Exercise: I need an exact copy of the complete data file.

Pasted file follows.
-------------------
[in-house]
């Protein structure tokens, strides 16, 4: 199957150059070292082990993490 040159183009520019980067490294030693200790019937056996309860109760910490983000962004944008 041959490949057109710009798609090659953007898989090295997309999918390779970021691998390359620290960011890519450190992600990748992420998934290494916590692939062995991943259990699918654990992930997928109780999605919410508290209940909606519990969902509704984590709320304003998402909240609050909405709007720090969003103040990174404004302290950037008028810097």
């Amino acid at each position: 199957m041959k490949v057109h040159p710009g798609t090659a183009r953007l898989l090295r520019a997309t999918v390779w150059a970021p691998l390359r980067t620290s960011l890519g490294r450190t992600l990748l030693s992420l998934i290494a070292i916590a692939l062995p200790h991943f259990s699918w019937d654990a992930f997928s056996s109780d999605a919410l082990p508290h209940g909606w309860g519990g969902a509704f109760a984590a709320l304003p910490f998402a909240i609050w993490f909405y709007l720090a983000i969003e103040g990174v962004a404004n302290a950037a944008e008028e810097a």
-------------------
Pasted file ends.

[in-house]
């Protein structure tokens, strides 16, 4: 199957150059070292082990993490 040159183009520019980067490294030693200790019937056996309860109760910490983000962004944008 041959490949057109710009798609090659953007898989090295997309999918390779970021691998390359620290960011890519450190992600990748992420998934290494916590692939062995991943259990699918654990992930997928109780999605919410508290209940909606519990969902509704984590709320304003998402909240609050909405709007720090969003103040990174404004302290950037008028810097």
């Amino acid at each position: 199957m041959k490949v057109h040159p710009g798609t090659a183009r953007l898989l090295r520019a997309t999918v390779w150059a970021p691998l390359r980067t620290s960011l890519g490294r450190t992600l990748l030693s992420l998934i290494a070292i916590a692939l062995p200790h991943f259990s699918w019937d654990a992930f997928s056996s109780d999605a919410l082990p508290h209940g909606w309860g519990g969902a509704f109760a984590a709320l304003p910490f998402a909240i609050w993490f909405y709007l720090a983000i969003e103040g990174v962004a404004n302290a950037a944008e008028e810097a």